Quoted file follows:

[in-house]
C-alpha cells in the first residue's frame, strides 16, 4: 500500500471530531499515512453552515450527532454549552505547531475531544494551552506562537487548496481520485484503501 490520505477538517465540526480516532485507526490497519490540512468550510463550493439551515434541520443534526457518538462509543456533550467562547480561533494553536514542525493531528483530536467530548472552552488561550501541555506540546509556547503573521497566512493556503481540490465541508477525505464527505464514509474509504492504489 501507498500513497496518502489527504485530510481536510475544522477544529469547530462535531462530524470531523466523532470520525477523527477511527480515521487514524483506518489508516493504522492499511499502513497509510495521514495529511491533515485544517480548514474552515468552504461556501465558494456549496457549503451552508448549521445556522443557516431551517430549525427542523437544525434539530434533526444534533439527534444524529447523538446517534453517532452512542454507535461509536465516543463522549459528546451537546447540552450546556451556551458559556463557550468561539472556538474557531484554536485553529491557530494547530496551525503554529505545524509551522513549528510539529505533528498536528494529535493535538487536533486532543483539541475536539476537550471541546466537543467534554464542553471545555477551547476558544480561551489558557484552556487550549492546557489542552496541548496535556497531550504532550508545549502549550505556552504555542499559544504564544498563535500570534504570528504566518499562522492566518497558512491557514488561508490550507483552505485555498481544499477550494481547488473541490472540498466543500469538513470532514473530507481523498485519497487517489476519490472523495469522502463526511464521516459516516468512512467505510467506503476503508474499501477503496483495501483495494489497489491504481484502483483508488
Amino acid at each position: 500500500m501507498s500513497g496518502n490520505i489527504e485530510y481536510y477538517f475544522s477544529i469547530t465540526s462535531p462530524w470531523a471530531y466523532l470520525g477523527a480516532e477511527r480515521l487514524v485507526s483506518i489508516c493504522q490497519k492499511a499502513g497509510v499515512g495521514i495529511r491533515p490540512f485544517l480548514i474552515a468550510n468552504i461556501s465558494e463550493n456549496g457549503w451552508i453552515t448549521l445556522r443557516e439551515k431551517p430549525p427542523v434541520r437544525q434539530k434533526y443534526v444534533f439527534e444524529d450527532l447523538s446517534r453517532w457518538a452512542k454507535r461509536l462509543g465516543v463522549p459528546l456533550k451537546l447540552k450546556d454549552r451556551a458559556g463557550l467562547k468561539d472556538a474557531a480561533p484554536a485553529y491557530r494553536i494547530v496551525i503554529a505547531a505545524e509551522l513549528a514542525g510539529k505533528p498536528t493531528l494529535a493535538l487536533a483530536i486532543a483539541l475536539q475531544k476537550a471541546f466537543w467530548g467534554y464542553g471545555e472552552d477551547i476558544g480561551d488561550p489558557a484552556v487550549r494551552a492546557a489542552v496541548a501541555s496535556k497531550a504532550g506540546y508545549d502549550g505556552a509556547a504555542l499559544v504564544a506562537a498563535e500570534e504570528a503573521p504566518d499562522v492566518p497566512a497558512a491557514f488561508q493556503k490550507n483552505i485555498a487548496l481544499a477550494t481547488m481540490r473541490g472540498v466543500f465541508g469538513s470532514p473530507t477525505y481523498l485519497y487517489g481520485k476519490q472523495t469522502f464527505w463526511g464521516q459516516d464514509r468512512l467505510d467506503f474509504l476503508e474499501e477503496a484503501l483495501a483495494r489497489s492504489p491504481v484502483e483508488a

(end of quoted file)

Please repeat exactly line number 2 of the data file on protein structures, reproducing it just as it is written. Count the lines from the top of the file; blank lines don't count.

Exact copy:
C-alpha cells in the first residue's frame, strides 16, 4: 500500500471530531499515512453552515450527532454549552505547531475531544494551552506562537487548496481520485484503501 490520505477538517465540526480516532485507526490497519490540512468550510463550493439551515434541520443534526457518538462509543456533550467562547480561533494553536514542525493531528483530536467530548472552552488561550501541555506540546509556547503573521497566512493556503481540490465541508477525505464527505464514509474509504492504489 501507498500513497496518502489527504485530510481536510475544522477544529469547530462535531462530524470531523466523532470520525477523527477511527480515521487514524483506518489508516493504522492499511499502513497509510495521514495529511491533515485544517480548514474552515468552504461556501465558494456549496457549503451552508448549521445556522443557516431551517430549525427542523437544525434539530434533526444534533439527534444524529447523538446517534453517532452512542454507535461509536465516543463522549459528546451537546447540552450546556451556551458559556463557550468561539472556538474557531484554536485553529491557530494547530496551525503554529505545524509551522513549528510539529505533528498536528494529535493535538487536533486532543483539541475536539476537550471541546466537543467534554464542553471545555477551547476558544480561551489558557484552556487550549492546557489542552496541548496535556497531550504532550508545549502549550505556552504555542499559544504564544498563535500570534504570528504566518499562522492566518497558512491557514488561508490550507483552505485555498481544499477550494481547488473541490472540498466543500469538513470532514473530507481523498485519497487517489476519490472523495469522502463526511464521516459516516468512512467505510467506503476503508474499501477503496483495501483495494489497489491504481484502483483508488